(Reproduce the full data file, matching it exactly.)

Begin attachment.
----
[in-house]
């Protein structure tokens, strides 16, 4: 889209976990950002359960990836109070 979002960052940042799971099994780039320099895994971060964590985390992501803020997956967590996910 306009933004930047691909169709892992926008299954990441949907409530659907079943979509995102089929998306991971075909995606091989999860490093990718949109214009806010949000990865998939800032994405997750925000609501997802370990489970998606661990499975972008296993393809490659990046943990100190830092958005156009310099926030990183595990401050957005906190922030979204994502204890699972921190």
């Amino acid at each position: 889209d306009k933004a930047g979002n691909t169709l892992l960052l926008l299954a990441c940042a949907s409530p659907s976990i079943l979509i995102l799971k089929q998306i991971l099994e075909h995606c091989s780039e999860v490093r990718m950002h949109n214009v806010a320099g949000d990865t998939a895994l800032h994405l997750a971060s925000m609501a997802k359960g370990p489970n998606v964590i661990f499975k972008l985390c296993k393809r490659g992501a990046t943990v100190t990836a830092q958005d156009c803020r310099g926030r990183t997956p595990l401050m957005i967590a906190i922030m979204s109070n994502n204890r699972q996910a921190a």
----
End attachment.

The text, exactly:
[in-house]
């Protein structure tokens, strides 16, 4: 889209976990950002359960990836109070 979002960052940042799971099994780039320099895994971060964590985390992501803020997956967590996910 306009933004930047691909169709892992926008299954990441949907409530659907079943979509995102089929998306991971075909995606091989999860490093990718949109214009806010949000990865998939800032994405997750925000609501997802370990489970998606661990499975972008296993393809490659990046943990100190830092958005156009310099926030990183595990401050957005906190922030979204994502204890699972921190």
């Amino acid at each position: 889209d306009k933004a930047g979002n691909t169709l892992l960052l926008l299954a990441c940042a949907s409530p659907s976990i079943l979509i995102l799971k089929q998306i991971l099994e075909h995606c091989s780039e999860v490093r990718m950002h949109n214009v806010a320099g949000d990865t998939a895994l800032h994405l997750a971060s925000m609501a997802k359960g370990p489970n998606v964590i661990f499975k972008l985390c296993k393809r490659g992501a990046t943990v100190t990836a830092q958005d156009c803020r310099g926030r990183t997956p595990l401050m957005i967590a906190i922030m979204s109070n994502n204890r699972q996910a921190a």